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By August 4, 2010 1 Comments

Ask a Travel Nurse: What can I do ahead of time in case my contract is cancelled?


I have posted a few times before on things you might be able to do should you be in the unfortunate situation of having a travel contract canceled. Although this situation is far from the norm (it has happened to me twice in over 15 years of travel), it can have some pretty dire consequences and this week we’ll show how to prepare for the worst.

worried travel nurseFirst, I want to stress that no one should go into a contract feeling as if it could be terminated at any second. The hospitals have a staffing shortage and they have a staffing need. That is why you are there. Plus, if a hospital canceled contracts on a routine basis, not only would word of mouth get out amongst travelers, but word of mouth would get out between the travel companies. I have actually had recruiters tell me of positions in a certain hospital and tell me they “could” submit me if I wanted, but would also caution me about certain unfavorable actions the hospital might have taken in the past.

Let’s face it, the hospital does not want the reputation of canceling contracts, but still, it does happen. When it does, you must be prepared. I’m not going to rehash everything I have written before, but here is a quick list with a few new things to think about:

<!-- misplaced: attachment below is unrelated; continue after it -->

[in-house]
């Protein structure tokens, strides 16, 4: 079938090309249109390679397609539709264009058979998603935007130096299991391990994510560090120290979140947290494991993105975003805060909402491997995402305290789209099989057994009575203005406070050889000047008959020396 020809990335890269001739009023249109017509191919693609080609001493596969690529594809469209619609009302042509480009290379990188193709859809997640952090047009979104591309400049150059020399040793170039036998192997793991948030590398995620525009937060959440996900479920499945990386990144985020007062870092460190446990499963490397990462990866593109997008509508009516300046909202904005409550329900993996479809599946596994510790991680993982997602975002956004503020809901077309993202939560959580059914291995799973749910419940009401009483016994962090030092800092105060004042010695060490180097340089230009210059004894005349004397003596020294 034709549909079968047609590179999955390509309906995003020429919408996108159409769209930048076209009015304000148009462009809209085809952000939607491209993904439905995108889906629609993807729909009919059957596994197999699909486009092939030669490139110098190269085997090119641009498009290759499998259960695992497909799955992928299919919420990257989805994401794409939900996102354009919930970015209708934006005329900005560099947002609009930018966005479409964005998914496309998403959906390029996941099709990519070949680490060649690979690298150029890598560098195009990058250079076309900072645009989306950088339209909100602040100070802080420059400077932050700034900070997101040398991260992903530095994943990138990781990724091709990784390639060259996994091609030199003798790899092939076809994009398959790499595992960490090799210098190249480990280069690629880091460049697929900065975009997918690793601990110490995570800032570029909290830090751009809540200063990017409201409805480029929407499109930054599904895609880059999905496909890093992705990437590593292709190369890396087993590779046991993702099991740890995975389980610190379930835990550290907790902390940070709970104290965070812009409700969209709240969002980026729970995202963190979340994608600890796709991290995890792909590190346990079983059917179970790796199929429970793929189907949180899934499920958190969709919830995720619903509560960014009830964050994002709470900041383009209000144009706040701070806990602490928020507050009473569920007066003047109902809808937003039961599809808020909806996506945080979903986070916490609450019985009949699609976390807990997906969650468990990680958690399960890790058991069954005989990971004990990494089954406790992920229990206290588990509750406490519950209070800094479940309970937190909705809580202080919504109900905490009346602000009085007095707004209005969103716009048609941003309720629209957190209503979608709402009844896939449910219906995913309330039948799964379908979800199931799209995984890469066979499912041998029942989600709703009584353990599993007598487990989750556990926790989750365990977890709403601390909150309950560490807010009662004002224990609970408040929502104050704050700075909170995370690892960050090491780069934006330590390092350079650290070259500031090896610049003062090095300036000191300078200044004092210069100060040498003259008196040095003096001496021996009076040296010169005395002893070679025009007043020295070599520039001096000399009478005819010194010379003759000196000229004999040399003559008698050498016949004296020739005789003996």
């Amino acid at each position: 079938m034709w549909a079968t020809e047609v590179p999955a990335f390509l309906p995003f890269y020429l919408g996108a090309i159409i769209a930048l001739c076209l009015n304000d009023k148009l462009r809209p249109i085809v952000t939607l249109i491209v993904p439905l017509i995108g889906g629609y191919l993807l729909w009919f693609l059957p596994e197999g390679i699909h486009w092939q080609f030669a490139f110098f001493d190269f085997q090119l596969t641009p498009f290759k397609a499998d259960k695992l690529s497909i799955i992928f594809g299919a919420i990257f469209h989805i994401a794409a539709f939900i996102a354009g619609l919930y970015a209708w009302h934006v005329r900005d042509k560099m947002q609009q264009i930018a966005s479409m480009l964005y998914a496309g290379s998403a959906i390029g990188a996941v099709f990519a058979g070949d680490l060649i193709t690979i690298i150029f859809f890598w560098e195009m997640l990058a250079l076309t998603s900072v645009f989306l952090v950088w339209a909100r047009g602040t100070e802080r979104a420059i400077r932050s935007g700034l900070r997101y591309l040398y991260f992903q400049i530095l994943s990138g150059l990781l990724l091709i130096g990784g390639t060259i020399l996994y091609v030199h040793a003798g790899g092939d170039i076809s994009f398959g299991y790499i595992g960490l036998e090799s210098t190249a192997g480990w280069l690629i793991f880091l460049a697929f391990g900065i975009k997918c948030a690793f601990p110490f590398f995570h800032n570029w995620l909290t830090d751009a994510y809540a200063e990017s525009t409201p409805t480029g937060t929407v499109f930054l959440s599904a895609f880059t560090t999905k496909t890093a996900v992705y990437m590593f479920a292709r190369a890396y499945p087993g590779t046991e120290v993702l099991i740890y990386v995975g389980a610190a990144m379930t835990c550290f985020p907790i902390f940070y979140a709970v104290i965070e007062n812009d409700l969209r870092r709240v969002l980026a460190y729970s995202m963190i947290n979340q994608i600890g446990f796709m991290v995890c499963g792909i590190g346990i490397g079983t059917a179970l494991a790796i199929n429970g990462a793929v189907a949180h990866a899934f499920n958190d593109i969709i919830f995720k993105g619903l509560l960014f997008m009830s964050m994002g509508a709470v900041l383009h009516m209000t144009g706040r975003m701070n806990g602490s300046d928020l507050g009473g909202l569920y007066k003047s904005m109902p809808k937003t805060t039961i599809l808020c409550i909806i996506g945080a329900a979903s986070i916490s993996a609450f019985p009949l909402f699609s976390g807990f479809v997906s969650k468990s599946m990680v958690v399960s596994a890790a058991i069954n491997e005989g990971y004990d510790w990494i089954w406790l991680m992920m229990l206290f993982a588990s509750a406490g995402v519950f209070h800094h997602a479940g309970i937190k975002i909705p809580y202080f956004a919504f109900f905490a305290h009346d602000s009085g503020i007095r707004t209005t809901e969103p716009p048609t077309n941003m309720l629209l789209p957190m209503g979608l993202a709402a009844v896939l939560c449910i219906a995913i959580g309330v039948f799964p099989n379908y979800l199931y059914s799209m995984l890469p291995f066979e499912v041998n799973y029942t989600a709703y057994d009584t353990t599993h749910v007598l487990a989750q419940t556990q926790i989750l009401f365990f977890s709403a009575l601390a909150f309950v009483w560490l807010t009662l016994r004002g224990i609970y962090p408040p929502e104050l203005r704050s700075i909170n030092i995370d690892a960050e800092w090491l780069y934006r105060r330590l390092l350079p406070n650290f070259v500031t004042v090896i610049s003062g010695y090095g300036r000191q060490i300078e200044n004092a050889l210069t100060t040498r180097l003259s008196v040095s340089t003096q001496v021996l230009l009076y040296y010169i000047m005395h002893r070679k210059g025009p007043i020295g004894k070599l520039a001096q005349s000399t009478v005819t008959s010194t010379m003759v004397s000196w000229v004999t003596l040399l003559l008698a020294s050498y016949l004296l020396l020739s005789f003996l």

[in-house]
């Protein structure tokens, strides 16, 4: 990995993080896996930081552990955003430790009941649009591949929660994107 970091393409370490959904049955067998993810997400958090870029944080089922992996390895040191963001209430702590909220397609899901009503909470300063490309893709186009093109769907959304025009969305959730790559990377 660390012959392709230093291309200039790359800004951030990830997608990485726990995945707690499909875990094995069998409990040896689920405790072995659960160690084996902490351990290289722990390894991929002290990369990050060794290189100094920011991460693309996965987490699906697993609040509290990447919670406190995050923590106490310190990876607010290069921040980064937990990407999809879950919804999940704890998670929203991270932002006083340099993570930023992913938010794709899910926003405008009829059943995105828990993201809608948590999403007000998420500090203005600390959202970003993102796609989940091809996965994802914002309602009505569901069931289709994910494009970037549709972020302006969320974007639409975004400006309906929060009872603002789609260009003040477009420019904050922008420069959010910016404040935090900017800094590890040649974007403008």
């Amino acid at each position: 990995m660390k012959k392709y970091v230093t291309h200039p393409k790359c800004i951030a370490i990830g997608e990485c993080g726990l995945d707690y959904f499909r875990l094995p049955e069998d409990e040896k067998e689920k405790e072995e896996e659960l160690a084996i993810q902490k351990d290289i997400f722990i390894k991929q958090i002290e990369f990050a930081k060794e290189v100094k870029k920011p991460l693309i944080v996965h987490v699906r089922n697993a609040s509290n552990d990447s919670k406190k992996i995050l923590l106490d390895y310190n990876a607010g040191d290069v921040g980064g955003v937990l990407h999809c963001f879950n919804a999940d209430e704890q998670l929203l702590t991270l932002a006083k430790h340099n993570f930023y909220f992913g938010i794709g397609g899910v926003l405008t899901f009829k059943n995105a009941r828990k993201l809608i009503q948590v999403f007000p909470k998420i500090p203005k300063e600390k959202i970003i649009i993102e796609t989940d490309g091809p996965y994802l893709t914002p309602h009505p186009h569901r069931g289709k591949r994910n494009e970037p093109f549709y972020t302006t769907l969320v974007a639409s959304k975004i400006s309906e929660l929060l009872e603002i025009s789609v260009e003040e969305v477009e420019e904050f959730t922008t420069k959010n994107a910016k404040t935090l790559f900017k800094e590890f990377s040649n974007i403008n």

[pullquote] Talk to anyone who has had a contract canceled; it was not a good time in their life. But, with a little forethought, some of the devastation can be managed.[/pullquote]

1.  Have some cash on h and – This is something you should consider before ever starting an assignment. Do not put yourself in the position where a week or two without pay could totally cripple you financially. Sure, it’s hard for each of us to store away for a rainy day. However, let’s not kid ourselves about the profession of travel nursing. Contracts do get canceled and if you are not prepared monetarily, it can have serious consequences.

2.  Make sure you are with a company you can trust- Honestly, this should go without saying. If you constantly have trouble getting a hold of your recruiter on good days, how responsive do you think they’ll be when things go south?! Travel with someone responsive to your concerns and someone who h and les “the little things” in a timely manner. Because again, if they can’t get the little things taken care of……

3.  Have a few other travel companies in your back pocket- If you’ve read any of my blogs, you know that I advise being on file with at least a few different travel companies. When I was in California, I loved the housing I was in. I wanted to stay and work in the area, but my travel nursing company couldn’t find me another assignment. I called another agency (with which I was already on file) and not only did they find me an assignment, but they took over the apartment lease from the other company and I switched companies and assignments and never had to move a thing.